150 Cattle Taken by Authorities in Abuse Case

icelandic cows

150 cattle have been removed from a farm in Borgarfjörður by the authorities on November 14 and 15. After repeated demands by authorities that their owner improve their conditions, authorities have finally been forced to confiscate the cattle after it became clear the farmer in question would not cooperate.

Both police officers and representatives from MAST, the Icelandic Food and Veterinary Authority, were at the scene, reports RÚV.

Read more: Further Animal Abuse in Borgarfjörður

The owner in question is said to have a long history of mistreating his animals. Sheep and horses have been previously taken from the farmer to be slaughtered, as they were too maltreated to be rescued.

Some cattle confiscated in the latest episode will likewise be slaughtered, but many of the cows will be allowed to live and given new homes.

Ellen Ruth Ingimundsdóttir, district veterinarian for Southwest Iceland, stated that such cases are very difficult for all involved: “It’s a long and difficult story. We decided that it was no longer possible to give deadlines that weren’t met […] We don’t take animals from people just because we want to. We need to follow the law and we need to do this in consultation with locals so that it doesn’t hurt the animals. That’s why it has also taken a long time.”

Ellen additionally thanked those farmers who will be receiving the remaining cows, which are headed to barns with better pasture and conditions.

 

Iceland Farmers Try Angus Beef Production

aberdeen angus cow

A six-month old Aberdeen angus calf born through surrogacy in Iceland will be used as a breeding animal in Kjósarhreppur near Reykjavík. The embryo was transported from Stóra-Ármót agricultural research centre and implanted in a surrogate cow of the Icelandic breed. Sveinn Sigurmundsson, CEO of the Agricultural Association of South Iceland (Búnaðarsamband Suðurlands) says breeding Aberdeen angus cattle will make Icelandic beef production more competitive.

“The ideology of this is to have a herd of purebred Aberdeen angus cows and then we can import genetic material from Norway, the best available at any given time, and thus get access to the Norwegian breeding activities,” Sveinn explained to RÚV, adding that the Aberdeen angus breed has come to stay.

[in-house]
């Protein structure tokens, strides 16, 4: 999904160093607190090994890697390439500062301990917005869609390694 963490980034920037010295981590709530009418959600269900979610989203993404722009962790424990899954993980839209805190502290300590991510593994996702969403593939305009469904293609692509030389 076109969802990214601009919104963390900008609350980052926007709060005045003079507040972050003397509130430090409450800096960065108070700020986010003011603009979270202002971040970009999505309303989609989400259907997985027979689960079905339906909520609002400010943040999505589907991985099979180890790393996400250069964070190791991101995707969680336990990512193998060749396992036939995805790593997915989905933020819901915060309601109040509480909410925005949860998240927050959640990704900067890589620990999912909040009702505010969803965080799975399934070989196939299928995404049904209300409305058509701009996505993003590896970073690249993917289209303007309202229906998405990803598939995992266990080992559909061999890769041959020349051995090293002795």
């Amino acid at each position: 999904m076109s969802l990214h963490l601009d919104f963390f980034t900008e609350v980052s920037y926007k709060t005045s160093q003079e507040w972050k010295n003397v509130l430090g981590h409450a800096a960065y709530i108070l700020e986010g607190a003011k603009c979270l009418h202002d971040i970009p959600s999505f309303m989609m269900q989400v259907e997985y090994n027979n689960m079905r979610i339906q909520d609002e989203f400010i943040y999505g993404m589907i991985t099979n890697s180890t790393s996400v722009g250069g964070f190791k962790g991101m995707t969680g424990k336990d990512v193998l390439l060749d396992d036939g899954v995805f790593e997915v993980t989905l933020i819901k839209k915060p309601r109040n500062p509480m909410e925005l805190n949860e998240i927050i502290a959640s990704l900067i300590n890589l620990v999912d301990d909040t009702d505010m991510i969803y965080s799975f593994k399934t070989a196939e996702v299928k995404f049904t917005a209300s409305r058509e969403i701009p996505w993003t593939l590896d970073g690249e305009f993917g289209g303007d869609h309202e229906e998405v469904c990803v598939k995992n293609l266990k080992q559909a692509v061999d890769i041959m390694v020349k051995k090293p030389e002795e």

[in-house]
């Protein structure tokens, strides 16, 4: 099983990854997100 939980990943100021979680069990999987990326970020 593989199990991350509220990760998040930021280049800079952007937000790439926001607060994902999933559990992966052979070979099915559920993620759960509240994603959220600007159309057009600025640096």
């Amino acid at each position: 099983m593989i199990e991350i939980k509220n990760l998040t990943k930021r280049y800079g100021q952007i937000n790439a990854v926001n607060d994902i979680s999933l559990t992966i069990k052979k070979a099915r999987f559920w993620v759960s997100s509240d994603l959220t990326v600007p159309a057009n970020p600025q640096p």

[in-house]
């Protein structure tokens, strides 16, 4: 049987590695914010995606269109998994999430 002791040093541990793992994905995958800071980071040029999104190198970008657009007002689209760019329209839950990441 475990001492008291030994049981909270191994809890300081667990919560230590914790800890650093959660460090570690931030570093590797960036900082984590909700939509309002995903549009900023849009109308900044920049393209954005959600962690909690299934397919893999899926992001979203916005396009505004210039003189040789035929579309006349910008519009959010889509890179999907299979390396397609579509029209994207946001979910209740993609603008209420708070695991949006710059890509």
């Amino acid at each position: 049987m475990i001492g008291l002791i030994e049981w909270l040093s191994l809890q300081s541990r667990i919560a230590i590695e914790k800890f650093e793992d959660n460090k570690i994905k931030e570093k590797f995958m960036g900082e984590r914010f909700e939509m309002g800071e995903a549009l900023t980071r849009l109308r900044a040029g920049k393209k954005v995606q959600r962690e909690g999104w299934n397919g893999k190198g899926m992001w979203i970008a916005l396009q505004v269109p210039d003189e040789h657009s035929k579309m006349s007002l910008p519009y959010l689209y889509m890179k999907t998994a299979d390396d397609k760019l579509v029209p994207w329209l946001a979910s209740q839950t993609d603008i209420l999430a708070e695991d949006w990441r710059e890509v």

Around ten calves have been born through the same process as the Kjósarhreppur calf in Iceland. Embryos are imported to the Stóra-Ármót agricultural research centre, which has a special licence to breed Aberdeen angus cattle.

Iceland has its own unique breed of cows, but Sveinn says the expansion of this new breed does not put Icelandic cows at risk. Though some farmers may experiment with crossbreeding for beef production, they would not do so for dairy cows as the Aberdeen angus breed produces much less milk than the Icelandic breed.

Number of Sheep in Iceland Hits 40-Year Low

Icelandic sheep

There are fewer sheep in Iceland now than there have been for 40 years, Bændablaðið reports.

At the end of 2019, there were a total of 415,949 sheep in the country and 1,471 goats. By contrast, at the end of 1980, there were 50.3% more sheep in Iceland, or 827,927. At the end of 1985, there were 709,257. By 2000, that number had dropped to 465,777 but there was a small increase by 2010 when there were 479,841 sheep and then another small jump in 2014 when there were 486,598. After that, the total stock continued to steadily drop until this year’s 40-year low.

Stocks have decreased all over Iceland and there are some regions where sheep farming has disappeared entirely. Northwest Iceland, including the West Fjords, currently maintains the most robust sheep numbers and farming in the country, with 102,175 sheep. Three regions are relatively even for the next highest number of sheep: Northeast Iceland (68,789), East Iceland (65,753), and South Iceland (64,931). The Southwest of Iceland has considerably fewer sheep: 2,216.

Meanwhile, South Iceland has the highest prevalence of cattle farmers and cattle with 31,712 animals as of 2019. The next highest number of cattle are found in Northeast Iceland (18,025), followed by Northwest Iceland (14,138), and West Iceland (12,042). East Iceland and Southwest Iceland have the lowest number of cattle: 4,653 and 1,302 respectively.

The data was taken from fall agricultural statistics; no explanation was provided for why the number of sheep in Iceland has dropped so precipitously.